If you don’t see any correlation to the marketing funnel in your marketing, perhaps the weakness isn’t in the funnel itself – but in your business audience identification capabilities.

If I had one actionable call-out I want you to get from this post, it would be this:

Work on segmenting your audience targeting and efforts on identifying which of these four broader funnel categories you are going after here, and craft messaging/creative to support that.

In Summary

As we consider the concept of the marketing funnel, it’s tempting for us in the midst of the mess we marketers try to track every day, to throw our hands up and exclaim “it’s all chaos!”

However, I would (and have) argued there to still be a purchase intent progression that takes place in the customer journey.

That is, and always has been the marketing funnel and rather than kill it, we need to realize the genius of it.

120 years later, it still enhances our ability to understand the different phases of the buying journey, and even if we have more access into the true mess that is each “phase”… and even if those phases sometimes do shift around or get skipped, the overall principle still remains.

That is, people have always purchased, and still purchase by walking through these categories:

  • Awareness
  • Interest
  • Desire
  • Action

More Resources:


Image Credits

All screenshots taken by author, June 2019

Pay Per Click (or PPC advertising) is a form of paid digital marketing where advertisers pay a fee each time their ad is clicked.

The term PPC can apply to paid ads on social media networks, like Facebook, Twitter and LinkedIn. However, today we’ll focus on Google Adwords which helps your ads stand out to search engine users, displaying them at the top and right-hand side of Google’s search engines. We’ll also explore Google Display Network which displays your ads on relevant websites your customers and prospects land on.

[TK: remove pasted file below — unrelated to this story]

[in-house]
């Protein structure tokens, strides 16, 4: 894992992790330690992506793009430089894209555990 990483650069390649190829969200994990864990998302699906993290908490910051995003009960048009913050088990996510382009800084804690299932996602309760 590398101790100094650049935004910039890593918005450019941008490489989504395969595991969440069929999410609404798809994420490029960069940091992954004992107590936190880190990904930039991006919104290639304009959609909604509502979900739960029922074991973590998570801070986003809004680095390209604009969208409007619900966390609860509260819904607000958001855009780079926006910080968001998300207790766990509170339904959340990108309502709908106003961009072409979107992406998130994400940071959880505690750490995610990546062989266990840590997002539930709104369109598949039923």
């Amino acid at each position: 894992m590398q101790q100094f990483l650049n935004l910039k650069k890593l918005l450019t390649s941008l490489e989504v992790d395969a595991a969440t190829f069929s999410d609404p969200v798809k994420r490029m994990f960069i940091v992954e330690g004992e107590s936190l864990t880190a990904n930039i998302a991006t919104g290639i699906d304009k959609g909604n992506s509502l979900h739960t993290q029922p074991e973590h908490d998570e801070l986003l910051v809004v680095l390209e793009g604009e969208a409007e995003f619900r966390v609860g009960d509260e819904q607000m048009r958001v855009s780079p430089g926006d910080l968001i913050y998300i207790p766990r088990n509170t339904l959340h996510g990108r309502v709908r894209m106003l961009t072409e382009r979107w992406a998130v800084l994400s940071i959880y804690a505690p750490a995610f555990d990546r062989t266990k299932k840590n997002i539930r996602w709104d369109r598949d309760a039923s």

The Marketing Funnel Isn’t Dead, We Just Understand It Better How Does PPC Advertising Work?

Once you have an amazingly written ad spiel, you can bid on a series of search phrases or keywords you want your advert to appear for. What placement your ad gets depends on two things: your bid price and your quality score. Your bid price is how much each click will cost you – so if you bid €1.50 and 100 people click on your advert, it will cost you €150.

Your quality score is decided from a number of factors including: your land page copy, your click metrics, your website’s metrics, amongst others.

Sounds simple enough?

Not quite, to get great conversion rates (people actually buying/signing-up for your offerings) takes a lot more than getting people to click on a link.